Credit largely goes to Buddhism. ABC News reports:
Taiwan could become the first Asian country to pass same-sex marriage laws. Taiwanese parliamentarians have begun work on three bills in support of marriage equality, one of which is already listed for review and could be passed within months.
President Tsai Ing-wen, Taiwan’s first female head of state, said as recently as October she supported same-sex marriage. Yu Mei-nu, a ruling Democratic Progressive Party MP who is sponsoring the same-sex marriage bill now in line for parliamentary debate, said it would be a big step forward for human rights in the region.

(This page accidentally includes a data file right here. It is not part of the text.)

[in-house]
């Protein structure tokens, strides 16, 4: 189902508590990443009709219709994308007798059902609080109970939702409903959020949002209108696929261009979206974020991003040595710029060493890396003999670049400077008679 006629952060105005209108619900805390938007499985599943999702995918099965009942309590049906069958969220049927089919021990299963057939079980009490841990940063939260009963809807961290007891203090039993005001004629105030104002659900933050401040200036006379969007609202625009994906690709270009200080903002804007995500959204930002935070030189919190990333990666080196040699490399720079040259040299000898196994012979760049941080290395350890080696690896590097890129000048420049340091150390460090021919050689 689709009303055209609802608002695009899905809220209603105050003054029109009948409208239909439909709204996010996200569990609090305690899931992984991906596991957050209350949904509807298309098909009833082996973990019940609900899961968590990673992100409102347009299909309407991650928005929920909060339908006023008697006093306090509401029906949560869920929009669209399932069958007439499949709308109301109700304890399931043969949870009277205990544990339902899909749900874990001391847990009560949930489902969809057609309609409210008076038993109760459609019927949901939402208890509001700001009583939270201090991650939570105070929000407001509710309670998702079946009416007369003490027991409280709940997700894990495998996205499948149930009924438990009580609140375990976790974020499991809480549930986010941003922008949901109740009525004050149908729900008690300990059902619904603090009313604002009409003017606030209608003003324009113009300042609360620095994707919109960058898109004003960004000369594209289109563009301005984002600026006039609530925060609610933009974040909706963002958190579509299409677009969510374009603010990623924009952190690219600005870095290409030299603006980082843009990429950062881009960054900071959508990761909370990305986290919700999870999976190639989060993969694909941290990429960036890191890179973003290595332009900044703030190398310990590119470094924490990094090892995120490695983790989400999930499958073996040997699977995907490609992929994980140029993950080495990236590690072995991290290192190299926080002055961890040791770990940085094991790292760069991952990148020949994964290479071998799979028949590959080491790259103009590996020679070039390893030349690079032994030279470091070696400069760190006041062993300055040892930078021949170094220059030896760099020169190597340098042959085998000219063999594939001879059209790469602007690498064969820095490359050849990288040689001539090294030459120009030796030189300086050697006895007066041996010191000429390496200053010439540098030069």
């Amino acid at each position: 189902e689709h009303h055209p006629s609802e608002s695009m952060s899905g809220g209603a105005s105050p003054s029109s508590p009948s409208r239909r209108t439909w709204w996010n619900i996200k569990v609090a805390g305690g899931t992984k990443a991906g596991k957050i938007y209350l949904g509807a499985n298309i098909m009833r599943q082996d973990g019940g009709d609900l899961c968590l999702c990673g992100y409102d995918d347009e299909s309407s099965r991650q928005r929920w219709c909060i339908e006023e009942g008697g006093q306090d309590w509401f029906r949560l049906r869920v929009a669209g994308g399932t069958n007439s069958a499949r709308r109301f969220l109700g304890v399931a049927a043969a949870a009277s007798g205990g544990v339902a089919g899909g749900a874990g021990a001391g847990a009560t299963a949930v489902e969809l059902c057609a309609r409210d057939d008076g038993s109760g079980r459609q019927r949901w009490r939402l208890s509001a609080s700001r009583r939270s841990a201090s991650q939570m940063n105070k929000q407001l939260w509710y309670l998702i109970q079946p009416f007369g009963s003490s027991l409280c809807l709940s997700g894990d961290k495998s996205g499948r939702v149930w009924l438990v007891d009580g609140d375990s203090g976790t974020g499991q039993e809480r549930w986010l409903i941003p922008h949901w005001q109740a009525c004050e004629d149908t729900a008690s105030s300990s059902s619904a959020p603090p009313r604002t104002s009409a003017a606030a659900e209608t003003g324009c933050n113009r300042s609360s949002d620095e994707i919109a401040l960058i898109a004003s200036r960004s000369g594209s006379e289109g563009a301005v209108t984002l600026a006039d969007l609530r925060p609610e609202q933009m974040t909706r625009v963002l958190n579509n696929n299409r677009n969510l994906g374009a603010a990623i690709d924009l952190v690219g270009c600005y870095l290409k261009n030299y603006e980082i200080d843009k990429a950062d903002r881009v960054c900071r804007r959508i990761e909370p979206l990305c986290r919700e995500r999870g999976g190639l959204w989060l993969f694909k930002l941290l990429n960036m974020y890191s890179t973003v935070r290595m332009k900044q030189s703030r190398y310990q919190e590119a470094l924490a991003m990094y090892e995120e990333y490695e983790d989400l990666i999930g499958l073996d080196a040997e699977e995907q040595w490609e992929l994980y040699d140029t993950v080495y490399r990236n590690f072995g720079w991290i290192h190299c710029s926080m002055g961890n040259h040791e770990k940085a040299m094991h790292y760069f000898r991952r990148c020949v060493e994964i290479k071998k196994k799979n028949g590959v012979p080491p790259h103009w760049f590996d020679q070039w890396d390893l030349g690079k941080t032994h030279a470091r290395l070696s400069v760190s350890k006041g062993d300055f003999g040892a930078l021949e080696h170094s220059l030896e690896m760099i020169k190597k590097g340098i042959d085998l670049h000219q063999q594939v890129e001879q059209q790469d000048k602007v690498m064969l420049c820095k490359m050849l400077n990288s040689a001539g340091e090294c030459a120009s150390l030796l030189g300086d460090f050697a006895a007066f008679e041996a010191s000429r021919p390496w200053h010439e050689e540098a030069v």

The Taiwan LGBT Family Rights Advocacy group said about 80 per cent of Taiwanese people between the ages of 20 and 29 support same-sex marriage, citing local university studies. In a 2012 survey, Taiwan’s United Daily News found 55 per cent of the public supported same-sex marriage, with 37 per cent opposed.
Those figures could reflect Taiwan’s ready acceptance of multi-party democracy and other inclusive attitudes, as well as the fact Taiwan’s 23 million people largely follow Buddhism and traditional Chinese religions that take no strong positions on sexual orientation or gay marriage.